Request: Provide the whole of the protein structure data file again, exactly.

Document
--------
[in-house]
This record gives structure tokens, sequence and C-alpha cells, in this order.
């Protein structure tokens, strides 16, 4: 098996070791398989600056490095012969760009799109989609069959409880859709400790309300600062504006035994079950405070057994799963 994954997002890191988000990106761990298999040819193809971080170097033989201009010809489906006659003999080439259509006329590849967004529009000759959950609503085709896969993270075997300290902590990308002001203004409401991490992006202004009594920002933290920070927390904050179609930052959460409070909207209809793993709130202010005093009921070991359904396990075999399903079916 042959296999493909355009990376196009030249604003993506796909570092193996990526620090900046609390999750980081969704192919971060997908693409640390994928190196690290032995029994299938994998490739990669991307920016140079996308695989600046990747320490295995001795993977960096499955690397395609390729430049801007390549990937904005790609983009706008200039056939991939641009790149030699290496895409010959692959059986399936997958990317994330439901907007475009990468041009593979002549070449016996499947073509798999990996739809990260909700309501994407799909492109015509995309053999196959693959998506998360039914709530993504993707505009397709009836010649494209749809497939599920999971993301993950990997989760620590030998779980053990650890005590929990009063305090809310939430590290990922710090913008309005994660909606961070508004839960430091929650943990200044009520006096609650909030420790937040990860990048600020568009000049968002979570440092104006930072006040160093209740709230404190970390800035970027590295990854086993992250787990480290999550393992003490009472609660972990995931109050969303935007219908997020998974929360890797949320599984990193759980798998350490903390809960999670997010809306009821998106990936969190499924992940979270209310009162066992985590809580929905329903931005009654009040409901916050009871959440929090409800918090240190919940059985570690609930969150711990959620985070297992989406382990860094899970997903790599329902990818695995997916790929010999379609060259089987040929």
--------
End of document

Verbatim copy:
[in-house]
This record gives structure tokens, sequence and C-alpha cells, in this order.
């Protein structure tokens, strides 16, 4: 098996070791398989600056490095012969760009799109989609069959409880859709400790309300600062504006035994079950405070057994799963 994954997002890191988000990106761990298999040819193809971080170097033989201009010809489906006659003999080439259509006329590849967004529009000759959950609503085709896969993270075997300290902590990308002001203004409401991490992006202004009594920002933290920070927390904050179609930052959460409070909207209809793993709130202010005093009921070991359904396990075999399903079916 042959296999493909355009990376196009030249604003993506796909570092193996990526620090900046609390999750980081969704192919971060997908693409640390994928190196690290032995029994299938994998490739990669991307920016140079996308695989600046990747320490295995001795993977960096499955690397395609390729430049801007390549990937904005790609983009706008200039056939991939641009790149030699290496895409010959692959059986399936997958990317994330439901907007475009990468041009593979002549070449016996499947073509798999990996739809990260909700309501994407799909492109015509995309053999196959693959998506998360039914709530993504993707505009397709009836010649494209749809497939599920999971993301993950990997989760620590030998779980053990650890005590929990009063305090809310939430590290990922710090913008309005994660909606961070508004839960430091929650943990200044009520006096609650909030420790937040990860990048600020568009000049968002979570440092104006930072006040160093209740709230404190970390800035970027590295990854086993992250787990480290999550393992003490009472609660972990995931109050969303935007219908997020998974929360890797949320599984990193759980798998350490903390809960999670997010809306009821998106990936969190499924992940979270209310009162066992985590809580929905329903931005009654009040409901916050009871959440929090409800918090240190919940059985570690609930969150711990959620985070297992989406382990860094899970997903790599329902990818695995997916790929010999379609060259089987040929």